As well as ensuring the engine behaves as it should, the map is also used to improve the driveability of the car for the driver. “When the driver lifts off the pedal the engine can be either fired in four cylinders or fully cut, depending on the level of overrun support he requires,” explains David. “When the driver goes back on the pedal from full ignition cut, you need to inject more fuel than usual to ‘wet’ the engine. Inject too little or too much and you will have a torque deficit from target, which can cause a hesitation and a loss of lap time. The initial torque demand will generally be met with only four cylinders, as you’d rather save a bit of fuel and have four cylinders firing strongly using a more open throttle than have eight coming into life rather weakly with a relatively closed throttle.

“When the torque demand exceeds that which can be met with just four cylinders, the remaining cylinders need to be fired. These will also require ‘wetting’. At this point you also have to close the throttles at a rate which coincides with the final four coming back into life – this is the tricky bit! Get it right and the driver should feel nothing across the transition, just a change in engine pitch. In all cases, the torque map is used in conjunction with other settings to govern both the fuelling requirements and throttle position.”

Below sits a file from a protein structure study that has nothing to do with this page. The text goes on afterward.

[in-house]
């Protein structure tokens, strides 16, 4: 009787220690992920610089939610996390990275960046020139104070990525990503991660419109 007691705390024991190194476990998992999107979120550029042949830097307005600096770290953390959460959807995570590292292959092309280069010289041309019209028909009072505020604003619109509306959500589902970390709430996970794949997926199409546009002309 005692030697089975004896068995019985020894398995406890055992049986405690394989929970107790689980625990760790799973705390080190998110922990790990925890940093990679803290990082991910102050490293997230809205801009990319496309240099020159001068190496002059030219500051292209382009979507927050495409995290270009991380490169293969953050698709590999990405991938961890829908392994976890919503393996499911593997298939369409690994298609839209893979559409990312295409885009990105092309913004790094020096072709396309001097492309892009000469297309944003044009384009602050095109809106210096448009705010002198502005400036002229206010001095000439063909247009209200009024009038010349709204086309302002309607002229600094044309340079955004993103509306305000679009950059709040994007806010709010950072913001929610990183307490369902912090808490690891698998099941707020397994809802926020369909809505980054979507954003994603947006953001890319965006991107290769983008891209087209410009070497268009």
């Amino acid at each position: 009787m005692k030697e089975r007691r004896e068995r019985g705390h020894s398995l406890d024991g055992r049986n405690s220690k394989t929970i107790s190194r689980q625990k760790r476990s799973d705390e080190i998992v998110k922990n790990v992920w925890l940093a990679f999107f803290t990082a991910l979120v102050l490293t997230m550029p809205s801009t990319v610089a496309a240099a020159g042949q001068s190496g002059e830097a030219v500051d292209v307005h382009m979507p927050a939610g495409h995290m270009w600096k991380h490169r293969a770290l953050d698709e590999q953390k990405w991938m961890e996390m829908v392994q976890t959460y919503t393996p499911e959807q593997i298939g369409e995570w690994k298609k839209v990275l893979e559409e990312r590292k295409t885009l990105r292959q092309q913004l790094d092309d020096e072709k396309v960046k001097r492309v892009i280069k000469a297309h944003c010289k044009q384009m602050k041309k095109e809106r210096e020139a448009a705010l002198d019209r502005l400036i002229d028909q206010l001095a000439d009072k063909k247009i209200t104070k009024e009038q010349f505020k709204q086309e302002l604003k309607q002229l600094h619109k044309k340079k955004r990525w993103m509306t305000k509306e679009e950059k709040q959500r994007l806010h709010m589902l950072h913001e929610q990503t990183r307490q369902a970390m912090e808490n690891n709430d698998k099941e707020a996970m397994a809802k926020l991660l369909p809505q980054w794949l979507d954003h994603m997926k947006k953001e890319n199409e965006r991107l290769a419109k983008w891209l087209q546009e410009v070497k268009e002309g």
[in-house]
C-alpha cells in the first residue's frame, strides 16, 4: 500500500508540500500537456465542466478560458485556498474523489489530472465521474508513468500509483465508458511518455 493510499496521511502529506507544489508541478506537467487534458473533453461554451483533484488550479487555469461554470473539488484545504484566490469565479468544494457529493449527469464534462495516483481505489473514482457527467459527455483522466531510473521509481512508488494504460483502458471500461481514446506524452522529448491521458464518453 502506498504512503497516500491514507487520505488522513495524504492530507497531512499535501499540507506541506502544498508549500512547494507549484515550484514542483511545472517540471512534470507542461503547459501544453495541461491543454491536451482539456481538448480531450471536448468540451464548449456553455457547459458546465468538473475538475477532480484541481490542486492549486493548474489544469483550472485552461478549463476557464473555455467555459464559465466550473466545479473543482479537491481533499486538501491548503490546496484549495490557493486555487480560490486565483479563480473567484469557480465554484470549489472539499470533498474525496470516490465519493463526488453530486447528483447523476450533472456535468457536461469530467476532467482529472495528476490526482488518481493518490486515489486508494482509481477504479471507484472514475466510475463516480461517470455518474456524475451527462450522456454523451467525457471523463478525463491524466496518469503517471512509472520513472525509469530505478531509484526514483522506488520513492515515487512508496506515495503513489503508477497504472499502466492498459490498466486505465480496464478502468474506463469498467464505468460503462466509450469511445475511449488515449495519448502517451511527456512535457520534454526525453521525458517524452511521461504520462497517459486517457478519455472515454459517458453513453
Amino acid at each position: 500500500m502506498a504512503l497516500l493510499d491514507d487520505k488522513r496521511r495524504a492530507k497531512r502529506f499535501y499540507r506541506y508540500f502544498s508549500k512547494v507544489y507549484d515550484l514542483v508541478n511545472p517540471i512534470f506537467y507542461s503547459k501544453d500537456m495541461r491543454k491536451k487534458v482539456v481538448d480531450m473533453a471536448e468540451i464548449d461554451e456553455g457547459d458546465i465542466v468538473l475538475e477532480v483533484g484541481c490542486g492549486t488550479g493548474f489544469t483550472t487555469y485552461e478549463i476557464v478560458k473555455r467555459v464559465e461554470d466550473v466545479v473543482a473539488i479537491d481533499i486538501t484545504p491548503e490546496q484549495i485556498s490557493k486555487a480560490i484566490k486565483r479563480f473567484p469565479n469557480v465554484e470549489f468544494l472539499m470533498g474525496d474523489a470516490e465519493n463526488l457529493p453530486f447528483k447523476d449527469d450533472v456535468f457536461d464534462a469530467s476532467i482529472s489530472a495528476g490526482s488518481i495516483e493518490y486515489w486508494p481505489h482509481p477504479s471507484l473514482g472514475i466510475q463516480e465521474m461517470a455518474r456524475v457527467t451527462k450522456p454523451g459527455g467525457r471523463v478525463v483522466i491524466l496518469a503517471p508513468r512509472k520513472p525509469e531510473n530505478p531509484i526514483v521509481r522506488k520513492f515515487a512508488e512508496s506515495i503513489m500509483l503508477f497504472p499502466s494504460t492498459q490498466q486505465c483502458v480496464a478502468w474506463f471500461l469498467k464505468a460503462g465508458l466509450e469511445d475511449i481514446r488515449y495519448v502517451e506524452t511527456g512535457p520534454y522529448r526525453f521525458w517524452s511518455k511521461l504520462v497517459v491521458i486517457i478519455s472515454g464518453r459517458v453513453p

The engine torque map is used for a multitude of other processes, such as the pit limiter, rev limiter and downshift control. “The engine torque map is without doubt one of the most important calibrations in the SECU. It really is the reference point. When the driver lifts of the pedal, it’s the engine torque map that decides by how much we close the throttles. When he goes back on power, it’s the engine torque map that stipulates to what point they open. It all works off that map.”

source: renault.com


Cosworth logo


coming soon

source: Cosworth, www.cosworth.com/f1

Mark Webber logo

Mark’s South Korean GP Preview

After spending a few days in Tokyo following last weekend’s Japanese Grand Prix, Mark has moved to Mokpo in South Korea for the second part of this Far Eastern double-header. He finished third in the Korean Grand Prix last year, just 0.4s behind Lewis Hamilton, and he’s hoping for another strong performance on Sunday.